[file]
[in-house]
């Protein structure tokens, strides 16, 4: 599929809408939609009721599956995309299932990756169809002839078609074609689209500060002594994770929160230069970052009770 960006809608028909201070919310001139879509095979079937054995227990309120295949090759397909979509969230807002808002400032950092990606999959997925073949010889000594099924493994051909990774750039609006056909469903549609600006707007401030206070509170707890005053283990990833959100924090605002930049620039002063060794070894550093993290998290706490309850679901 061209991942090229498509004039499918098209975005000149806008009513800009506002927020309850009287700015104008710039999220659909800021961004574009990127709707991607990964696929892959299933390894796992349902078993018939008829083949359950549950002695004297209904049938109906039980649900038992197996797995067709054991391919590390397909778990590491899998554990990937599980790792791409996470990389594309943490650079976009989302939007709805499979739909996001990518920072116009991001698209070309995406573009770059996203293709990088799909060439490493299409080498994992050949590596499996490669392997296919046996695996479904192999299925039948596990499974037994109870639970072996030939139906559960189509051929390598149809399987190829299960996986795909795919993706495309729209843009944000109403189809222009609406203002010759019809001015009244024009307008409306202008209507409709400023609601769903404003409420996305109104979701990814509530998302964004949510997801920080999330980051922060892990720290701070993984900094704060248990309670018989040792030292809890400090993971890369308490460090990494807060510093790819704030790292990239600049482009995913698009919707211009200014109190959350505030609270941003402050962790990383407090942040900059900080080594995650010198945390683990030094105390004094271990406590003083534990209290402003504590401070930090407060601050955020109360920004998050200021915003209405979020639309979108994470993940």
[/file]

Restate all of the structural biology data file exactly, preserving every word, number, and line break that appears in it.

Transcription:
[in-house]
């Protein structure tokens, strides 16, 4: 599929809408939609009721599956995309299932990756169809002839078609074609689209500060002594994770929160230069970052009770 960006809608028909201070919310001139879509095979079937054995227990309120295949090759397909979509969230807002808002400032950092990606999959997925073949010889000594099924493994051909990774750039609006056909469903549609600006707007401030206070509170707890005053283990990833959100924090605002930049620039002063060794070894550093993290998290706490309850679901 061209991942090229498509004039499918098209975005000149806008009513800009506002927020309850009287700015104008710039999220659909800021961004574009990127709707991607990964696929892959299933390894796992349902078993018939008829083949359950549950002695004297209904049938109906039980649900038992197996797995067709054991391919590390397909778990590491899998554990990937599980790792791409996470990389594309943490650079976009989302939007709805499979739909996001990518920072116009991001698209070309995406573009770059996203293709990088799909060439490493299409080498994992050949590596499996490669392997296919046996695996479904192999299925039948596990499974037994109870639970072996030939139906559960189509051929390598149809399987190829299960996986795909795919993706495309729209843009944000109403189809222009609406203002010759019809001015009244024009307008409306202008209507409709400023609601769903404003409420996305109104979701990814509530998302964004949510997801920080999330980051922060892990720290701070993984900094704060248990309670018989040792030292809890400090993971890369308490460090990494807060510093790819704030790292990239600049482009995913698009919707211009200014109190959350505030609270941003402050962790990383407090942040900059900080080594995650010198945390683990030094105390004094271990406590003083534990209290402003504590401070930090407060601050955020109360920004998050200021915003209405979020639309979108994470993940």